Document Type

Thesis

Degree Name

Master of Arts (MA)

Department

Psychology

Program Name/Specialization

Developmental Psychology

Faculty/School

Faculty of Science

First Advisor

Kim Roberts

Advisor Role

Thesis Advisor

Abstract

Mindfulness is a growing field in the study of psychological well-being, with reports of individuals experiencing increases in resilience and reduced stress. The current research on mindfulness lacks information on a comprehensive analysis on the relationship between mindfulness and executive function, emotional regulation, stress, and subsequent academic performance for children. Additionally, studies contain methodological issues, such as the absence of active control groups. Hence, the current study assessed the effects of mindfulness training on children’s executive function, emotional regulation, stress, and academic outcomes compared to an active control group. There were 51 younger children from grades 2 to 4 (Mean Age = 8.51, SD = .731) and 47 older children from grades 7 to 8 (Mean Age = 12.68, SD = .471) who participated in the present study. Children were randomly assigned to an eight-week Mindful Me! or Social Skills program, the active control group. Children completed pre- and post-test measures, which assessed mindful attention, emotional regulation, and executive function. Blood pressure and heart rate data were collected before and after sessions to reveal physiological stress outcomes. To assess academic performance, children completed journals.

Results indicated limited support in response to the Mindful Me! program across a range of outcomes for children at different developmental stages. The findings suggest that mindfulness can galvanize executive function skills in children in the areas of working memory and cognitive flexibility. The younger children from the Mindful Me! condition significantly increased their working memory scores from pre- to post-test in the forward portion of the task with higher effect sizes revealed for length of sequence recalled (d = .55) and total number of trials correct (d = .54). In contrast, the younger children from the active control condition had lower effect sizes for length of sequence recalled (d = .25) and for total trials correct (d = .19). Further, younger children from the Mindful Me! condition significantly increased their scores in cognitive flexibility from pre- to post-test with a higher effect size (d = .61) reported relative to younger children from the active control condition (d = .08). The results also revealed improved emotional regulation skills through significantly decreased levels of rumination from pre- to post-test for older children from the Mindful Me! condition, with a higher effect size (d = .42) reported relative to older children from the active control condition (d = .28). Older children from the Mindful Me! program further reported significant decreases on the forward portion of the working memory task and for inhibition, which was not consistent with previous literature. Finally, there were no conclusive evidence for stress and academic outcomes. The results suggest that the mindfulness has potential positive impacts on some aspects of executive function and emotional regulation for children at specific developmental periods. Further research should examine mindfulness in children within a developmental framework that recognizes that personalities, competencies, and behaviours emerge and change across childhood and early adolescence.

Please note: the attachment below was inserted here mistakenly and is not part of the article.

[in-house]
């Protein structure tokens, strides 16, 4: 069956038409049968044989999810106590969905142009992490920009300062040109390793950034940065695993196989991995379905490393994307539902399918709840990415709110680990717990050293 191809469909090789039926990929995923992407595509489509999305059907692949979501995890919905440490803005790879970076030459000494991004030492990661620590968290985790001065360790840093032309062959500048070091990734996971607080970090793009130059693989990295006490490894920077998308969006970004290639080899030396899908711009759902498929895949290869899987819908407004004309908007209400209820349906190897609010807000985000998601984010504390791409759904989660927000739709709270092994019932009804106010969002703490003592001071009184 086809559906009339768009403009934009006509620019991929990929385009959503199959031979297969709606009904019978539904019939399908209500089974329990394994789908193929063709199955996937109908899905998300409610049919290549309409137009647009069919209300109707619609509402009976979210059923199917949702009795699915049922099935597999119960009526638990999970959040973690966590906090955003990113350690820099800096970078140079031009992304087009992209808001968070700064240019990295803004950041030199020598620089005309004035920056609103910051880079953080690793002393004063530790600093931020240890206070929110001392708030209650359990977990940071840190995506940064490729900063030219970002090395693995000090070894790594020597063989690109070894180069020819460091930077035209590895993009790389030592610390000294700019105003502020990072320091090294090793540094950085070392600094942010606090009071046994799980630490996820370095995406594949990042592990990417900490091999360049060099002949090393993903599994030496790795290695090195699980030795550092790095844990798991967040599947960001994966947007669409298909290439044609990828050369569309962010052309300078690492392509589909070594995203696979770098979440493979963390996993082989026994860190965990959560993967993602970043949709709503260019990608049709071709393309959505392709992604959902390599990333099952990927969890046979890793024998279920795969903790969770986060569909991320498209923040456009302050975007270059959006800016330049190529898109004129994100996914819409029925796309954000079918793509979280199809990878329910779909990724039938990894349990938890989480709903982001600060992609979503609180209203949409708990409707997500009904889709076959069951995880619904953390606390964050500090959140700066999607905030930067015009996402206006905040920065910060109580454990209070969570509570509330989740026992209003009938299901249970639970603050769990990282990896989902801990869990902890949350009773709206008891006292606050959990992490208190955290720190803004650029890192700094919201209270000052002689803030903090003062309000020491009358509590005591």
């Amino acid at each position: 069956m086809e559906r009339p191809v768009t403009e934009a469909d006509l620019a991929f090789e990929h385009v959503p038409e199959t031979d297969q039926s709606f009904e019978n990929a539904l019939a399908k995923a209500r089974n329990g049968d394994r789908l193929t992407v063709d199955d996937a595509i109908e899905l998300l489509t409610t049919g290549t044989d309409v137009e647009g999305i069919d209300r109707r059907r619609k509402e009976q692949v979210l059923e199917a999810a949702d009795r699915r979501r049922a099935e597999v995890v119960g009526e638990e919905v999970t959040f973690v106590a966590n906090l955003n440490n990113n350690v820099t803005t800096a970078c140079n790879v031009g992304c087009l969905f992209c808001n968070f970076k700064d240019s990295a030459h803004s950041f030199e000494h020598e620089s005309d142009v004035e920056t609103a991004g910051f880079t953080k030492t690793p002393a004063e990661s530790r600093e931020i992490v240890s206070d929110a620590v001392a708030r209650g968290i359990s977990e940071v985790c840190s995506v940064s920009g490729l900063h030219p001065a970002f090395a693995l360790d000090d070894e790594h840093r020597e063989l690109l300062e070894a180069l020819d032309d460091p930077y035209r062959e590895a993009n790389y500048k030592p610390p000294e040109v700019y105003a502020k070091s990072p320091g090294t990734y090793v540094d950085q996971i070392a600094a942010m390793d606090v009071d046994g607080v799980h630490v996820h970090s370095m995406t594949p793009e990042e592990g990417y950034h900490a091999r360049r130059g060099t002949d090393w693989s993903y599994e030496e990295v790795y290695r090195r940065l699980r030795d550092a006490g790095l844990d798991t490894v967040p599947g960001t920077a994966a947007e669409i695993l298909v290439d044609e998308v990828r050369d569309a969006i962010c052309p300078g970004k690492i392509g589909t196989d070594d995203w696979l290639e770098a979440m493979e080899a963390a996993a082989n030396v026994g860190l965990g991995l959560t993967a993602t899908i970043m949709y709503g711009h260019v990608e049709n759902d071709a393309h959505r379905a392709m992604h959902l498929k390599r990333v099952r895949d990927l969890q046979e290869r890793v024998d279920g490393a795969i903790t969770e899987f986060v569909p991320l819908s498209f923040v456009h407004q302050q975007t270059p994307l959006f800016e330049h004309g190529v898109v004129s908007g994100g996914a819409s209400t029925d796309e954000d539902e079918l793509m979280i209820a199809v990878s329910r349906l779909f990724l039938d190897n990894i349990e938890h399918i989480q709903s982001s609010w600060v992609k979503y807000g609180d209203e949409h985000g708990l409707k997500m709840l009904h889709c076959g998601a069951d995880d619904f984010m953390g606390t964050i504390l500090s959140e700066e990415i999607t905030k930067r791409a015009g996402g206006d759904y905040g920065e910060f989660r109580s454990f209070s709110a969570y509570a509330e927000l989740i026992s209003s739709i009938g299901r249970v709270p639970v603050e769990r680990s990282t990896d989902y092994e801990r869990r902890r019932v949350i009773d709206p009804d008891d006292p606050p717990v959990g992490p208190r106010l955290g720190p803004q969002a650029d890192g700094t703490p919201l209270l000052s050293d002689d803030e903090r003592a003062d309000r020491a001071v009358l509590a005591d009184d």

Convocation Year

2017

Convocation Season

Fall

Available for download on Monday, February 12, 2018

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